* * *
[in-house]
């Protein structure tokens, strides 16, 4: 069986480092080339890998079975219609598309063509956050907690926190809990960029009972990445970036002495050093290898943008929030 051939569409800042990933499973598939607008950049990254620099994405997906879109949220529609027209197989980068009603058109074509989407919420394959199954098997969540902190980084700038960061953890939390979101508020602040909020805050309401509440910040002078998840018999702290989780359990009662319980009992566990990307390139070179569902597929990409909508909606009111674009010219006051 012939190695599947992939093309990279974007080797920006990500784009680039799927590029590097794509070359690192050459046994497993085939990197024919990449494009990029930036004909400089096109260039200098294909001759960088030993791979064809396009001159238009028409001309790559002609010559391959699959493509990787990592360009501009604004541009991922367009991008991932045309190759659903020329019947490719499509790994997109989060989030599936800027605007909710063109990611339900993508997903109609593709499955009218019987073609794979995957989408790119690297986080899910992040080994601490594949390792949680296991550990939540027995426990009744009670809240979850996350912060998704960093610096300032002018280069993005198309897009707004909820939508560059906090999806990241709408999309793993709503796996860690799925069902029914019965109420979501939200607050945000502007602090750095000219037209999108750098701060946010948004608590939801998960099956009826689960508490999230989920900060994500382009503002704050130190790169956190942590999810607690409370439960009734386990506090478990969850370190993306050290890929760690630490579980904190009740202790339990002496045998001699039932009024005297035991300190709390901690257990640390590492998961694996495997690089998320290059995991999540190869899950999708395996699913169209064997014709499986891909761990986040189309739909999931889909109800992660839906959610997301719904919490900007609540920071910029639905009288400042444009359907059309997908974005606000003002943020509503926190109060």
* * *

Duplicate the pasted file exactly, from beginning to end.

[in-house]
């Protein structure tokens, strides 16, 4: 069986480092080339890998079975219609598309063509956050907690926190809990960029009972990445970036002495050093290898943008929030 051939569409800042990933499973598939607008950049990254620099994405997906879109949220529609027209197989980068009603058109074509989407919420394959199954098997969540902190980084700038960061953890939390979101508020602040909020805050309401509440910040002078998840018999702290989780359990009662319980009992566990990307390139070179569902597929990409909508909606009111674009010219006051 012939190695599947992939093309990279974007080797920006990500784009680039799927590029590097794509070359690192050459046994497993085939990197024919990449494009990029930036004909400089096109260039200098294909001759960088030993791979064809396009001159238009028409001309790559002609010559391959699959493509990787990592360009501009604004541009991922367009991008991932045309190759659903020329019947490719499509790994997109989060989030599936800027605007909710063109990611339900993508997903109609593709499955009218019987073609794979995957989408790119690297986080899910992040080994601490594949390792949680296991550990939540027995426990009744009670809240979850996350912060998704960093610096300032002018280069993005198309897009707004909820939508560059906090999806990241709408999309793993709503796996860690799925069902029914019965109420979501939200607050945000502007602090750095000219037209999108750098701060946010948004608590939801998960099956009826689960508490999230989920900060994500382009503002704050130190790169956190942590999810607690409370439960009734386990506090478990969850370190993306050290890929760690630490579980904190009740202790339990002496045998001699039932009024005297035991300190709390901690257990640390590492998961694996495997690089998320290059995991999540190869899950999708395996699913169209064997014709499986891909761990986040189309739909999931889909109800992660839906959610997301719904919490900007609540920071910029639905009288400042444009359907059309997908974005606000003002943020509503926190109060």